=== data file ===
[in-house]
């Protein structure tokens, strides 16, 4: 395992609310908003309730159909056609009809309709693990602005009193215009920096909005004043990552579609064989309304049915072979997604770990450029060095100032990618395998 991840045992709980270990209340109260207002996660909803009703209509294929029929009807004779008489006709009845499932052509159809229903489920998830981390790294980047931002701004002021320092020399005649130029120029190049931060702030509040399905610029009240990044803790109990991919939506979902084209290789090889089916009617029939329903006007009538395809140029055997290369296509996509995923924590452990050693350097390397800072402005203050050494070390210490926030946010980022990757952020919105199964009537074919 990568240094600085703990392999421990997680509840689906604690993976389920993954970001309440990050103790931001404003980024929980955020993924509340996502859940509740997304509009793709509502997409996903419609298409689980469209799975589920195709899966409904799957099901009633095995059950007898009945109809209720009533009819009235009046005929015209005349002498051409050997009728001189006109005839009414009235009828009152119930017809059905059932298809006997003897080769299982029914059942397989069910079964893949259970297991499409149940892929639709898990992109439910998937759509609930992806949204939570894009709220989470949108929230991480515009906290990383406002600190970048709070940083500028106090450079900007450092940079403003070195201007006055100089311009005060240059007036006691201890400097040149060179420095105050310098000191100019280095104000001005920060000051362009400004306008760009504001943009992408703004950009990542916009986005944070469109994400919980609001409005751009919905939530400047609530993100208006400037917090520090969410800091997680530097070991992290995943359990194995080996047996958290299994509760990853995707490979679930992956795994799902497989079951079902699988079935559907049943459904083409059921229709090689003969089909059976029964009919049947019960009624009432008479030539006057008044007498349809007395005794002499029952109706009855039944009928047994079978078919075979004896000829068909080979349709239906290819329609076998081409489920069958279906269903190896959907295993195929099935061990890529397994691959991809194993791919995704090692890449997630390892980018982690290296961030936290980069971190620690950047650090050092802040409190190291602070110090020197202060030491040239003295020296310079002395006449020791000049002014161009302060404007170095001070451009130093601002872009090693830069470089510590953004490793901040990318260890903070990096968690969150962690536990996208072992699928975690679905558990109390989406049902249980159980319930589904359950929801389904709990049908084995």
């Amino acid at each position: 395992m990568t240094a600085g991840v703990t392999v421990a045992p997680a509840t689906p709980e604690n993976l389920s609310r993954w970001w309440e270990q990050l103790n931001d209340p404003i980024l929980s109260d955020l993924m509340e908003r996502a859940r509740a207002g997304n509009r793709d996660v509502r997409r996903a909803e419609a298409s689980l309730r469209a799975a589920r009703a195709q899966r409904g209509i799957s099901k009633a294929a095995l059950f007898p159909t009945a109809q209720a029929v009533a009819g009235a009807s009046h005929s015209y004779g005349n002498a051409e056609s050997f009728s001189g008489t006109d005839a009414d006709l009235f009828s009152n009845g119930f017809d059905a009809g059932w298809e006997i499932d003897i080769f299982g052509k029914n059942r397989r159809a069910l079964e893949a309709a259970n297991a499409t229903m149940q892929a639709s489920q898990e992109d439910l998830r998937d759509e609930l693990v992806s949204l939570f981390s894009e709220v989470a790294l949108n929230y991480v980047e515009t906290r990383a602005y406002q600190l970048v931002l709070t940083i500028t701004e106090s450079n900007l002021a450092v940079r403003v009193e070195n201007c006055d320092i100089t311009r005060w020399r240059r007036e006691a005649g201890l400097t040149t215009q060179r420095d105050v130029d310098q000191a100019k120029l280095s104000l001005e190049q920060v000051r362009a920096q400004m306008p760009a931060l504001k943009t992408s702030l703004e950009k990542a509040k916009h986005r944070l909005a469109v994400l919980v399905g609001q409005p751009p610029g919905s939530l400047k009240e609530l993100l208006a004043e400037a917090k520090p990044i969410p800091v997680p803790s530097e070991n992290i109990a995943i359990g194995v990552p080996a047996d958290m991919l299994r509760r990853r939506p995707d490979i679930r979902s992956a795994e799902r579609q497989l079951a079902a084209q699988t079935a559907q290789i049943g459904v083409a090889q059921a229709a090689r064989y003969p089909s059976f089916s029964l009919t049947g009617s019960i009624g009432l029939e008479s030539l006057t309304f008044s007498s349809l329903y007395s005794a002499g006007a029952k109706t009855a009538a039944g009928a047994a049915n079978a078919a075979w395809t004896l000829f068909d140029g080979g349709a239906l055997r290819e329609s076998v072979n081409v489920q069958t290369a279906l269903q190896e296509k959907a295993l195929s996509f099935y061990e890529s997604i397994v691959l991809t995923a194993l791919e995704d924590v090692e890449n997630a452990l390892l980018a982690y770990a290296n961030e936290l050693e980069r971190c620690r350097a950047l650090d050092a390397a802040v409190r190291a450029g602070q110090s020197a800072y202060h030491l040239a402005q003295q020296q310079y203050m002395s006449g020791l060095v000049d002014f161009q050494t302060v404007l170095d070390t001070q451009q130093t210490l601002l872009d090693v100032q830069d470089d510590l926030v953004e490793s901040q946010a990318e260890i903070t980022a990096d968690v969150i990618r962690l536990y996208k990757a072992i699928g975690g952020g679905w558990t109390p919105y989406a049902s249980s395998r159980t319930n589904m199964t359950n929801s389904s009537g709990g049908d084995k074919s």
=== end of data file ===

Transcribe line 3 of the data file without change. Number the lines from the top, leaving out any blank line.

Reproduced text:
């Amino acid at each position: 395992m990568t240094a600085g991840v703990t392999v421990a045992p997680a509840t689906p709980e604690n993976l389920s609310r993954w970001w309440e270990q990050l103790n931001d209340p404003i980024l929980s109260d955020l993924m509340e908003r996502a859940r509740a207002g997304n509009r793709d996660v509502r997409r996903a909803e419609a298409s689980l309730r469209a799975a589920r009703a195709q899966r409904g209509i799957s099901k009633a294929a095995l059950f007898p159909t009945a109809q209720a029929v009533a009819g009235a009807s009046h005929s015209y004779g005349n002498a051409e056609s050997f009728s001189g008489t006109d005839a009414d006709l009235f009828s009152n009845g119930f017809d059905a009809g059932w298809e006997i499932d003897i080769f299982g052509k029914n059942r397989r159809a069910l079964e893949a309709a259970n297991a499409t229903m149940q892929a639709s489920q898990e992109d439910l998830r998937d759509e609930l693990v992806s949204l939570f981390s894009e709220v989470a790294l949108n929230y991480v980047e515009t906290r990383a602005y406002q600190l970048v931002l709070t940083i500028t701004e106090s450079n900007l002021a450092v940079r403003v009193e070195n201007c006055d320092i100089t311009r005060w020399r240059r007036e006691a005649g201890l400097t040149t215009q060179r420095d105050v130029d310098q000191a100019k120029l280095s104000l001005e190049q920060v000051r362009a920096q400004m306008p760009a931060l504001k943009t992408s702030l703004e950009k990542a509040k916009h986005r944070l909005a469109v994400l919980v399905g609001q409005p751009p610029g919905s939530l400047k009240e609530l993100l208006a004043e400037a917090k520090p990044i969410p800091v997680p803790s530097e070991n992290i109990a995943i359990g194995v990552p080996a047996d958290m991919l299994r509760r990853r939506p995707d490979i679930r979902s992956a795994e799902r579609q497989l079951a079902a084209q699988t079935a559907q290789i049943g459904v083409a090889q059921a229709a090689r064989y003969p089909s059976f089916s029964l009919t049947g009617s019960i009624g009432l029939e008479s030539l006057t309304f008044s007498s349809l329903y007395s005794a002499g006007a029952k109706t009855a009538a039944g009928a047994a049915n079978a078919a075979w395809t004896l000829f068909d140029g080979g349709a239906l055997r290819e329609s076998v072979n081409v489920q069958t290369a279906l269903q190896e296509k959907a295993l195929s996509f099935y061990e890529s997604i397994v691959l991809t995923a194993l791919e995704d924590v090692e890449n997630a452990l390892l980018a982690y770990a290296n961030e936290l050693e980069r971190c620690r350097a950047l650090d050092a390397a802040v409190r190291a450029g602070q110090s020197a800072y202060h030491l040239a402005q003295q020296q310079y203050m002395s006449g020791l060095v000049d002014f161009q050494t302060v404007l170095d070390t001070q451009q130093t210490l601002l872009d090693v100032q830069d470089d510590l926030v953004e490793s901040q946010a990318e260890i903070t980022a990096d968690v969150i990618r962690l536990y996208k990757a072992i699928g975690g952020g679905w558990t109390p919105y989406a049902s249980s395998r159980t319930n589904m199964t359950n929801s389904s009537g709990g049908d084995k074919s």